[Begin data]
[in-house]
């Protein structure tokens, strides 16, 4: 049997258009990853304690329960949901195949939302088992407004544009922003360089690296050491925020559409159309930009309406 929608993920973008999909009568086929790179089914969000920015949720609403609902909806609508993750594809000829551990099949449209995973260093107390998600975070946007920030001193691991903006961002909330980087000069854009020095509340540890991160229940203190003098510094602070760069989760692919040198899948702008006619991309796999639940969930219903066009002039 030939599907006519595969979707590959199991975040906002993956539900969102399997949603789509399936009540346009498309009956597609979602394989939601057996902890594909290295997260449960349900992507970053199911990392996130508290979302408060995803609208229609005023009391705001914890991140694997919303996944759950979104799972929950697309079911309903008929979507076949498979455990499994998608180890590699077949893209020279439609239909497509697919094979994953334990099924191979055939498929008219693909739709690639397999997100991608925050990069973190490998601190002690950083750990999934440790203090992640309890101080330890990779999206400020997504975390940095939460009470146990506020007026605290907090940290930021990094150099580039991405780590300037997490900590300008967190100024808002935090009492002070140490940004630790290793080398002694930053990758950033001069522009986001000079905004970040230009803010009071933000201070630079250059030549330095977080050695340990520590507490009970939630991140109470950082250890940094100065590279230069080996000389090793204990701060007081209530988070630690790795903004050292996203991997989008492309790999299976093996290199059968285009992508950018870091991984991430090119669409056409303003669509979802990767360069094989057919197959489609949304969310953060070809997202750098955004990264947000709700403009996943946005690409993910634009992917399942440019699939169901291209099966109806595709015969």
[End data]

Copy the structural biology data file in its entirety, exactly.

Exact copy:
[in-house]
């Protein structure tokens, strides 16, 4: 049997258009990853304690329960949901195949939302088992407004544009922003360089690296050491925020559409159309930009309406 929608993920973008999909009568086929790179089914969000920015949720609403609902909806609508993750594809000829551990099949449209995973260093107390998600975070946007920030001193691991903006961002909330980087000069854009020095509340540890991160229940203190003098510094602070760069989760692919040198899948702008006619991309796999639940969930219903066009002039 030939599907006519595969979707590959199991975040906002993956539900969102399997949603789509399936009540346009498309009956597609979602394989939601057996902890594909290295997260449960349900992507970053199911990392996130508290979302408060995803609208229609005023009391705001914890991140694997919303996944759950979104799972929950697309079911309903008929979507076949498979455990499994998608180890590699077949893209020279439609239909497509697919094979994953334990099924191979055939498929008219693909739709690639397999997100991608925050990069973190490998601190002690950083750990999934440790203090992640309890101080330890990779999206400020997504975390940095939460009470146990506020007026605290907090940290930021990094150099580039991405780590300037997490900590300008967190100024808002935090009492002070140490940004630790290793080398002694930053990758950033001069522009986001000079905004970040230009803010009071933000201070630079250059030549330095977080050695340990520590507490009970939630991140109470950082250890940094100065590279230069080996000389090793204990701060007081209530988070630690790795903004050292996203991997989008492309790999299976093996290199059968285009992508950018870091991984991430090119669409056409303003669509979802990767360069094989057919197959489609949304969310953060070809997202750098955004990264947000709700403009996943946005690409993910634009992917399942440019699939169901291209099966109806595709015969």